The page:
The goldenface is a species of passerine bird endemic to New Guinea. It is the only species (monotypic) within the genus Pachycare.
The Melanesian whistler or Vanuatu whistler is a species of passerine bird in the whistler family Pachycephalidae. It is found on the Loyalty Islands, Vanuatu, and Vanikoro in the far south-eastern Solomons.
The tit hylia is a species of bird, monotypic within the genus Pholidornis. It is found in rainforest in West and Central Africa. It had been placed in the Cettiidae family, but in 2019 its assignment to a new family, the Hyliidae, was strongly supported.
The Cuban warblers are a genus, Teretistris, and family, Teretistridae, of birds endemic to Cuba and its surrounding cays. Until 2002 they were thought to be New World warblers, but DNA studies have shown that they are not closely related to that family. The family consists of two species, the yellow-headed warbler and the Oriente warbler. Both species are found in forest and scrub, with the yellow-headed warbler ranging in the west of the island and the Oriente warbler in the east. The Cuban warblers are 13 cm (5.1 in) long and have similar yellow and grey plumage.
The western wattlebird is a honeyeater, a passerine bird in the family Meliphagidae. It is restricted to south-western Australia.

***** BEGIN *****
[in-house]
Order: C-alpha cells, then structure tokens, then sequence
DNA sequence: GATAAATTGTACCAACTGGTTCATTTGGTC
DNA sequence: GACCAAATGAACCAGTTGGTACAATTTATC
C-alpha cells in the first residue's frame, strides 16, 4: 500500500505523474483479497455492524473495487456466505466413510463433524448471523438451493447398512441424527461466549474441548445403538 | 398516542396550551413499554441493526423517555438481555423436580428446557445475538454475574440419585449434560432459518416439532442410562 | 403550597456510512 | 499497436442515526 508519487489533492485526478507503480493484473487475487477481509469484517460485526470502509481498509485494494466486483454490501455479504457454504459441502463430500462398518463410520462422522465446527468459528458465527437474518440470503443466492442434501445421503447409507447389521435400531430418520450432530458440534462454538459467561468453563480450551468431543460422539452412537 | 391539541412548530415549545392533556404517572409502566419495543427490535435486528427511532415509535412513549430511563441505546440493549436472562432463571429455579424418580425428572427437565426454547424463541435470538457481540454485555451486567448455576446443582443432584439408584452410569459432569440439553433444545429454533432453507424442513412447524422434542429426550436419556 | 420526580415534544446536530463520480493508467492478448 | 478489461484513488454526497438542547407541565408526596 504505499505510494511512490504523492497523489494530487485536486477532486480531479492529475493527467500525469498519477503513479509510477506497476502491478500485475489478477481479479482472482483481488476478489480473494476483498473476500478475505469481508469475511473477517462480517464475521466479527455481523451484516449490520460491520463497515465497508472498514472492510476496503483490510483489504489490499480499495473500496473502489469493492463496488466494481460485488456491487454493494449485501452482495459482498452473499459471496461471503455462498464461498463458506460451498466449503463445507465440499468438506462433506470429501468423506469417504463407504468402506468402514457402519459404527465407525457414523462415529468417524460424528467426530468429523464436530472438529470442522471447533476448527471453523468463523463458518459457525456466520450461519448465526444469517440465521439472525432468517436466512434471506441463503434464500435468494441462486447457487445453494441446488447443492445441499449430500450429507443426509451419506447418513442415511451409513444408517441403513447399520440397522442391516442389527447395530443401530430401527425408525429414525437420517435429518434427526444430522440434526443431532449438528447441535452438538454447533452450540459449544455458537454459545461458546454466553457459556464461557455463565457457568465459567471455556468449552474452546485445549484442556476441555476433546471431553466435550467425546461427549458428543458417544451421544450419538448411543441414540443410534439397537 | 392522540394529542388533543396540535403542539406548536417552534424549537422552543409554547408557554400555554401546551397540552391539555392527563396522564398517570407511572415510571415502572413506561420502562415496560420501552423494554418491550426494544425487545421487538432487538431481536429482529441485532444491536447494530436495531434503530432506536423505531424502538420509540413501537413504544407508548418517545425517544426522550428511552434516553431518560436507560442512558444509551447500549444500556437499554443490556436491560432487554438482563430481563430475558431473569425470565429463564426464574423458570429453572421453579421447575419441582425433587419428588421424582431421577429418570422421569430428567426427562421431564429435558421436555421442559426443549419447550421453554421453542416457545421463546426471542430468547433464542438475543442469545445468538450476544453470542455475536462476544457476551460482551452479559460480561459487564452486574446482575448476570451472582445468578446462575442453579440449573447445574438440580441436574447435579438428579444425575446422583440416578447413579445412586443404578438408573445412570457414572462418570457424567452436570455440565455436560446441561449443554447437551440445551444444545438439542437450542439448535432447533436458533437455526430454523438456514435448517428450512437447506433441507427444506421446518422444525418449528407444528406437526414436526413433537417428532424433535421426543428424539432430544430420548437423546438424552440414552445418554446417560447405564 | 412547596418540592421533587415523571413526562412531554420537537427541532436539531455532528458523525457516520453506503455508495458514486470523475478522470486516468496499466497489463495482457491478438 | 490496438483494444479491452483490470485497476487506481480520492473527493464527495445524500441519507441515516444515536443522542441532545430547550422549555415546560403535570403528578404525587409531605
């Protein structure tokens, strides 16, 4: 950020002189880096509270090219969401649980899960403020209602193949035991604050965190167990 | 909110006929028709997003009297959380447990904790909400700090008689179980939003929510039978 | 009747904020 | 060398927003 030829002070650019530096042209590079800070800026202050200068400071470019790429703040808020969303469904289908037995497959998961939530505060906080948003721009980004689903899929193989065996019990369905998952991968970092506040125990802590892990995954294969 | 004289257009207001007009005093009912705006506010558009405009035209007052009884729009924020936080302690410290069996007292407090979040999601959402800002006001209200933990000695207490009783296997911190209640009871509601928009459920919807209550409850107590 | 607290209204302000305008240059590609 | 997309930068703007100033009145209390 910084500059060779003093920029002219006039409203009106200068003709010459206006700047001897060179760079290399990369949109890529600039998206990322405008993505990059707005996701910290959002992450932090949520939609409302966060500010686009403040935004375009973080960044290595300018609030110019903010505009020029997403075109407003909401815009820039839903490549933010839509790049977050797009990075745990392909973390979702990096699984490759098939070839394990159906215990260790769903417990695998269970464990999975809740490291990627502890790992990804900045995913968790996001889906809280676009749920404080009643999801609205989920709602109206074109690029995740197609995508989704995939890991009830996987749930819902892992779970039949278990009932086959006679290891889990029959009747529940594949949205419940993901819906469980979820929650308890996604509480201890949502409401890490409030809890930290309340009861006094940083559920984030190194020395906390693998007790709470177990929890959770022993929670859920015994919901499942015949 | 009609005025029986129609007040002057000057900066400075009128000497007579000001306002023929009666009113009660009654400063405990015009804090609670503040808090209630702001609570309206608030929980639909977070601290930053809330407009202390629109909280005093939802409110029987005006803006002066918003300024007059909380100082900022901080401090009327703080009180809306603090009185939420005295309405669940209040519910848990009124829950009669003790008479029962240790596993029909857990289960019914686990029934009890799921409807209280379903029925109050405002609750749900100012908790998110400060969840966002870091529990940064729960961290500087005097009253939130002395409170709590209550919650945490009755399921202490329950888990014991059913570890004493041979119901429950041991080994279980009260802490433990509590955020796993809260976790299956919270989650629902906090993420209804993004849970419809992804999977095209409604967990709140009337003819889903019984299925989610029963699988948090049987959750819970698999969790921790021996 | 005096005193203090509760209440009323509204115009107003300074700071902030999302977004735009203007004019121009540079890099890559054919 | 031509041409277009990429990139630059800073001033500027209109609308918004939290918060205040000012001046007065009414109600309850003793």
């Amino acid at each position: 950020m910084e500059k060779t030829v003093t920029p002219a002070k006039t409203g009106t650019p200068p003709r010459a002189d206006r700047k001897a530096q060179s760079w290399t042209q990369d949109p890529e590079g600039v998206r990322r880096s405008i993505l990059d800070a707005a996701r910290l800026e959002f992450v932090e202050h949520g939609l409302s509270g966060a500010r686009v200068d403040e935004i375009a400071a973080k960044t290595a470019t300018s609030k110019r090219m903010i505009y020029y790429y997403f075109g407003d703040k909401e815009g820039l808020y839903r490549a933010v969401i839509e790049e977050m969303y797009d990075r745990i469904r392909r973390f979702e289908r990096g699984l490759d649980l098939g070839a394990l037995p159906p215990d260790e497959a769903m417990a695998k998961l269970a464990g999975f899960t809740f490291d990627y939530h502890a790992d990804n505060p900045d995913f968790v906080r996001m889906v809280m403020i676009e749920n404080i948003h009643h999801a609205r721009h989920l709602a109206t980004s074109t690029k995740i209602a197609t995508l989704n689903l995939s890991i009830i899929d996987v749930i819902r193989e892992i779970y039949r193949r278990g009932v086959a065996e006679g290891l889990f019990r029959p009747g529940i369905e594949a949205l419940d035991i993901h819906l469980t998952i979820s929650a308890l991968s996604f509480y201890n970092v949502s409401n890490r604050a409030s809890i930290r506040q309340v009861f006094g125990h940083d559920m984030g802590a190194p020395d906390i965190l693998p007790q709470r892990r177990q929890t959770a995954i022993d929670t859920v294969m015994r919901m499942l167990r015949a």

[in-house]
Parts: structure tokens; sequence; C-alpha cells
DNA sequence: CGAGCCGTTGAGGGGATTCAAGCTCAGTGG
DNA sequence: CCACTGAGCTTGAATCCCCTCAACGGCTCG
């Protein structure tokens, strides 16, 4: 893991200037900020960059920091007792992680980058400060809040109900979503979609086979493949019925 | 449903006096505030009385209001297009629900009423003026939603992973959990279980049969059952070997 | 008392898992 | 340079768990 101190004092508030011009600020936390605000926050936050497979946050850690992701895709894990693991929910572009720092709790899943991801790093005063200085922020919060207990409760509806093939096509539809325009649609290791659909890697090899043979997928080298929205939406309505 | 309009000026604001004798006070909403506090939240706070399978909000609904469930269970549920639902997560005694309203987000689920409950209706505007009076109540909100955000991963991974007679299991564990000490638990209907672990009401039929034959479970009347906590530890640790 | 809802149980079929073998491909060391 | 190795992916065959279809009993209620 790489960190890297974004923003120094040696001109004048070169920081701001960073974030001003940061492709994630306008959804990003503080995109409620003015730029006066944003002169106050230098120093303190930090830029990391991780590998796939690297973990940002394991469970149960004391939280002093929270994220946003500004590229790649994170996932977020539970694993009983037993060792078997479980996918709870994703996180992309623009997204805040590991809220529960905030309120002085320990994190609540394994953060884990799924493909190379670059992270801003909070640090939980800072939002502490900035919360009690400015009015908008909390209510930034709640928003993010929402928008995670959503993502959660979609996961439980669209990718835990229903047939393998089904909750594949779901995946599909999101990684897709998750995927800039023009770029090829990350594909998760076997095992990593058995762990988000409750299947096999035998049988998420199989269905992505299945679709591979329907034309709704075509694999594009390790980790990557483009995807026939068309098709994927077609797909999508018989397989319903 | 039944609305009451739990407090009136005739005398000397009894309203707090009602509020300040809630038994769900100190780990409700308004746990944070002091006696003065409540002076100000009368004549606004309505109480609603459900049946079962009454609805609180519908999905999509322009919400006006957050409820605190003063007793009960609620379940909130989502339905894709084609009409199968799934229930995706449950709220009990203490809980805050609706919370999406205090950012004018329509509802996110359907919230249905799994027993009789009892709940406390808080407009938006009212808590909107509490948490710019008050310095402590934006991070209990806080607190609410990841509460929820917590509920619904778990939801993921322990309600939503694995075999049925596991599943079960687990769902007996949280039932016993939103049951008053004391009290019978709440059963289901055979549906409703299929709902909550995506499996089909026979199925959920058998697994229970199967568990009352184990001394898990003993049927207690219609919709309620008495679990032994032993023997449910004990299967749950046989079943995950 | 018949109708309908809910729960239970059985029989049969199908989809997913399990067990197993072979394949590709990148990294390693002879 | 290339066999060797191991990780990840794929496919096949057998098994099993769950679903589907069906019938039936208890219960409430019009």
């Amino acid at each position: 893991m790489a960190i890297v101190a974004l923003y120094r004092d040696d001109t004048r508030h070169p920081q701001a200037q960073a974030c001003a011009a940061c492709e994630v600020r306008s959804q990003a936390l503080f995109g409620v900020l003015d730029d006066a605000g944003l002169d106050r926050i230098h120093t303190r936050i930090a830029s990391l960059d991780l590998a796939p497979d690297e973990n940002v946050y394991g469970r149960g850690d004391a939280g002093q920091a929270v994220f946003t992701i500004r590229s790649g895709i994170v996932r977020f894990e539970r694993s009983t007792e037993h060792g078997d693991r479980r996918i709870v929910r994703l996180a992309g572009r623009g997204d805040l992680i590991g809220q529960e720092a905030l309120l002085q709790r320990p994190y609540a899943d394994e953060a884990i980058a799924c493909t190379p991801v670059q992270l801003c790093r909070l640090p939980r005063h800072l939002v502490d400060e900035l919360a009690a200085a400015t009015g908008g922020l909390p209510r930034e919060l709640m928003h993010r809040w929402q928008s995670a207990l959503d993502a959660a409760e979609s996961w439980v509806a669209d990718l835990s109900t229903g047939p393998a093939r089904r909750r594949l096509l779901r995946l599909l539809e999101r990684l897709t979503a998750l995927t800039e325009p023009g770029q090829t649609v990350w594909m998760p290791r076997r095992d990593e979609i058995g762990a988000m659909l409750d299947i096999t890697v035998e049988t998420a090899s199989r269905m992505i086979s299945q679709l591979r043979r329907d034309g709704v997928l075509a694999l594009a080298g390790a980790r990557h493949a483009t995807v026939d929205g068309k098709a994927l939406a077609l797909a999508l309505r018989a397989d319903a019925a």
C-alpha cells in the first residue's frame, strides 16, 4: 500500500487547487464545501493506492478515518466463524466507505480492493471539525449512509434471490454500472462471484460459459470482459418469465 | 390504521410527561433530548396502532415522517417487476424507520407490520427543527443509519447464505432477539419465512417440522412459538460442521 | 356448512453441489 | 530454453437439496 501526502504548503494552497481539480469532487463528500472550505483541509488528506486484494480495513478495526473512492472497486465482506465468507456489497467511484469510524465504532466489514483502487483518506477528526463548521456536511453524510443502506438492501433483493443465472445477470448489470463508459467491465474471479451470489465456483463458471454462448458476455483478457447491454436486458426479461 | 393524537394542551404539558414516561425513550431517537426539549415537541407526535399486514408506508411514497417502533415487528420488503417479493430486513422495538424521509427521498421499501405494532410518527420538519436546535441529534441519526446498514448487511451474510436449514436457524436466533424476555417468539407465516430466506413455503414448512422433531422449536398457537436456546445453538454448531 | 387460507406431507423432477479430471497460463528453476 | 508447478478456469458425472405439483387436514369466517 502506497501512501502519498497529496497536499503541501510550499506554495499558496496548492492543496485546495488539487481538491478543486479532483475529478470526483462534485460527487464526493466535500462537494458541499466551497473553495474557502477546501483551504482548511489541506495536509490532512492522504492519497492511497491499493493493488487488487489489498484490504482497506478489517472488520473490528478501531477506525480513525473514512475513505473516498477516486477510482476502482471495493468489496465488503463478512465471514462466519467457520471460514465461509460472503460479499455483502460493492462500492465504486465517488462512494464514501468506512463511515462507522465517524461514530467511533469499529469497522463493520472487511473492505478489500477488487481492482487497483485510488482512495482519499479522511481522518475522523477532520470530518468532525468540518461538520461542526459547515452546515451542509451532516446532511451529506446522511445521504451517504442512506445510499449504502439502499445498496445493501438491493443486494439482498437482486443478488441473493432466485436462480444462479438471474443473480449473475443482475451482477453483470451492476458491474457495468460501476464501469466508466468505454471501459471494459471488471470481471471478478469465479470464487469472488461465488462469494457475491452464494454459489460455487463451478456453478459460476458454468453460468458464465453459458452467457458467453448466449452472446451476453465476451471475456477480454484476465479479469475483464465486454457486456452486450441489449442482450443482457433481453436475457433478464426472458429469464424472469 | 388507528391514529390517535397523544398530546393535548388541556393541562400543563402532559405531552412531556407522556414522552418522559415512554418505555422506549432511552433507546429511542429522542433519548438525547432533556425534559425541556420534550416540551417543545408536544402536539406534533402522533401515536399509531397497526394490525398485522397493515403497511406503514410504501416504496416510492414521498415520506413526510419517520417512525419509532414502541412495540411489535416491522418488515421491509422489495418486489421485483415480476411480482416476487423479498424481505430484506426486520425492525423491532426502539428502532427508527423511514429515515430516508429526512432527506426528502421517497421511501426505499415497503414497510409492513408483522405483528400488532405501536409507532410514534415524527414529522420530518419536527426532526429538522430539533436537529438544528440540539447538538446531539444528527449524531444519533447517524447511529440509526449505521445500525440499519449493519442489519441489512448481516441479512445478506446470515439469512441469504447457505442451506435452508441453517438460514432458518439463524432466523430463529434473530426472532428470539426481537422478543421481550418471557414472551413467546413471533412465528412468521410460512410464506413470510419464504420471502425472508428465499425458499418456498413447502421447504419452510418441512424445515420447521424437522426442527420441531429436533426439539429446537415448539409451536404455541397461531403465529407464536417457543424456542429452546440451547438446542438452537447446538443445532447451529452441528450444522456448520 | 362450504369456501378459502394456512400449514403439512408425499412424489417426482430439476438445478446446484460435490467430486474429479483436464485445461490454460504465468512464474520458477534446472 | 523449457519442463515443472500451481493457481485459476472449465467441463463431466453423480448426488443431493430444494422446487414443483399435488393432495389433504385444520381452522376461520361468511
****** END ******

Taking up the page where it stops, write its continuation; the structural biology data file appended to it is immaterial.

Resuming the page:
The Acanthizidae, also known as the Australasian warblers, are a family of passerine birds which include gerygones, thornbills, and scrubwrens. The Acanthizidae consists of small to medium passerine birds, with a total length varying between 8 and 19 centimetres. They have short rounded wings, slender bills, long legs, and a short tail. Most species have olive, grey, or brown plumage, although some have patches of a brighter yellow. The weebill is the smallest species of acanthizid, and the smallest Australian passerine; the largest is the pilotbird.
The olive-backed forest robin is a subspecies of the forest robin found in the Gamba Complex in southwest Gabon. It was described in 2008. The olive-backed forest robin can be separated from other subspecies of the forest robin by the combination of its olive upperparts, bright orange throat and chest, and cream-yellow belly. Its song is also distinct from other subspecies of the forest robin. Females are generally duller than males. It has not been evaluated by IUCN, but has been described as locally common.
Oreoicidae is a newly recognized family of small insectivorous songbirds, the Australo-Papuan bellbirds. The family contains three genera, each containing a single species. The genera are Aleadryas with the rufous-naped bellbird; Ornorectes which contains the piping bellbird; and Oreoica, which contains the crested bellbird.